On a typical mid-October day in Alaska, you’ll see a high near 40 and a low in the upper 20s. It’s no surprise that the first freeze and first snow typically occur around this time. October 2018, however, saw a much different story with highs in the 50s up to 60 on October 10! With winter off to a slow start, Juneau, Alaska’s capital, had lower than average snowfall for the sixth winter in a row with over 40 inches of snow. Meanwhile, more than 60 inches of snow fell in Nome – over 35 inches fell in February alone, making it the town’s snowiest February since 1920.


Ahead of winter 2018-19, The Old Farmer’s Almanac predicted a warmer-than-normal winter for Minnesota – in stark contrast to the “teeth-chattering cold winter” the Farmer’s Almanac predicted. So who was right??? Well, both were partially right. On October 14, snow fell the earliest it had in 9 years in the Twin Cities. Despite the early snow, temperatures were above average until late January with only 10 inches of snow falling. Old Man Winter paid an unexpected and lengthy visit in February, leaving a record 39 inches of snow on the ground. St. Paul, the state capital, ended winter with over 50 inches of snow. 

The season’s first snow brings more joy and excitement than actual snowflakes. Whether you live somewhere that experiences 100+ inches a year like some of the cities we just discussed or you live somewhere with a milder winter, it’s important to prepare you and your family for whatever Old Man Winter may bring, including the possibility of power outages resulting from snow and ice.

Preparedness is Key to Protecting Your Family and Home During a Winter Storm

  • Stock up on necessities such as bottled water and non-perishable food (like canned goods and granola bars) in the event you’re snowed in.
  • Stretch your muscles before shoveling snow and take periodic breaks while shoveling to prevent overexertion and lower your risk of heart attack.
  • Keep a prep kit including blankets and sand in your vehicle in case if you get stranded in the snow.
  • Consider getting a whole house generator to ensure your home stays warm and cozy despite the freezing temperatures outside.

For more winter storm safety and preparedness tips, check out our 12 Winter Storm Season Prep Tips. And be sure to sign up for the Cummins Home Generators newsletter to get valuable resources to help your family weather the storm, safely and comfortably while saving money.

Cheryl Nelson, Certified Broadcast Meteorologist

Cheryl Nelson

Cheryl Nelson is an Emmy-nominated and AP award-winning Certified Broadcast Meteorologist, TV Host, FEMA-Certified Instructor and Weather and Preparedness Advisor for Cummins. You can visit Cheryl’s website at and follow her on Twitter and Facebook @CherylNelsonTV.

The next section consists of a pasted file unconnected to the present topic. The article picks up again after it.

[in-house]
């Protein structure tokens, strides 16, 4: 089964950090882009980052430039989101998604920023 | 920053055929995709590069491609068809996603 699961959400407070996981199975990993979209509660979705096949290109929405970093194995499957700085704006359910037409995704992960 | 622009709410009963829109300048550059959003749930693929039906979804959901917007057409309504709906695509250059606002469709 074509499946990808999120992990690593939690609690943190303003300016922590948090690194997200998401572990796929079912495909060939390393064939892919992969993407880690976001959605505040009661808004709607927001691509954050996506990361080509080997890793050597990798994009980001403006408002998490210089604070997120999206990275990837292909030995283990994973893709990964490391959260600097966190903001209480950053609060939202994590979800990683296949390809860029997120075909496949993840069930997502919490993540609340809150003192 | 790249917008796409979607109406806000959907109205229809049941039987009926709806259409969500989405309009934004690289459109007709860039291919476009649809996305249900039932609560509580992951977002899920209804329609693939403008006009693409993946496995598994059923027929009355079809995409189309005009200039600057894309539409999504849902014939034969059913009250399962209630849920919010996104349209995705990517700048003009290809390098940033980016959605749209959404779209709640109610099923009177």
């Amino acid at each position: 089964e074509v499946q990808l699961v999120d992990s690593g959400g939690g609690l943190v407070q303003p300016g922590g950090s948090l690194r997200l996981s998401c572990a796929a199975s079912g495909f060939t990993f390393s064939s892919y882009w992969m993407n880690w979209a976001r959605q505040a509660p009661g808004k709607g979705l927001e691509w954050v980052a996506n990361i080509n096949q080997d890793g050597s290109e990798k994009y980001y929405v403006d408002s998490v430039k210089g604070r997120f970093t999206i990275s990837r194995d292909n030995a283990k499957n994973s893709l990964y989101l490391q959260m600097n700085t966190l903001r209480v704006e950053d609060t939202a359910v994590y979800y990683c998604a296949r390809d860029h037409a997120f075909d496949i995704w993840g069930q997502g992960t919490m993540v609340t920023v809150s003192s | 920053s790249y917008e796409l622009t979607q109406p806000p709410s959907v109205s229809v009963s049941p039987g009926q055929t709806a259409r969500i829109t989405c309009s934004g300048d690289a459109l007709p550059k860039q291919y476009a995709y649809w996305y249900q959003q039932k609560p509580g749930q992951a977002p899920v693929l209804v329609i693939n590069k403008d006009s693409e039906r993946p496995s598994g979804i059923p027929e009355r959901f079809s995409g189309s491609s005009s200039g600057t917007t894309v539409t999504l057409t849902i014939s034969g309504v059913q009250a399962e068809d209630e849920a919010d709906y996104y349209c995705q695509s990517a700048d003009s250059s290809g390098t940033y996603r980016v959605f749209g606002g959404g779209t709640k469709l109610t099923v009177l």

Bomb cyclone, graupel and polar vortex: Three confusing winter weather terms explained

Winter weather terms explained - Cummins

With some parts of the United States already seeing snow, it’s only a matter of time before we start hearing terms like bomb cyclone, graupel and polar vortex again. But are these weather phenomena as scary as they sound? While these terms are common among meteorologists like myself, the media has started using them more in recent years, causing confusion (and fear) among their audiences. 

Before the cold sets in, I’m here to provide a brief explanation of these terms to help ease your mind.

Bomb Cyclone

Sounds apocalyptic, right? Sure, the name sounds scary, but it’s not the end of the world. A bomb cyclone is a storm that intensifies rapidly, like an explosive bomb.

The National Oceanic and Atmospheric Administration defines a bomb cyclone as a storm undergoing “bombogenesis,” which means the pressure drops dramatically (at least 24 millibars) and quickly (within a 24-hour period). Typically, this happens to storms over water. However, when a bomb cyclone occurs over land, take it seriously since these storms bring strong winds, heavy precipitation and colder temperatures, even causing blizzard conditions.


When weather conditions are conducive, falling snowflakes aloft may come in contact with super-cooled water droplets called rime. Despite having a temperature of minus 40 degrees Fahrenheit/Celsius, rime is liquid, and the droplets freeze once they touch a snowflake to become rimed snow called graupel.

Graupel has a whitish round snow crystal inside, making it softer than sleet. To put it simply, graupel is a tiny snowball with a coating of clear ice surrounding it. Unlike sleet, which is solid ice, graupel falls apart easily when picked up. 

Polar Vortex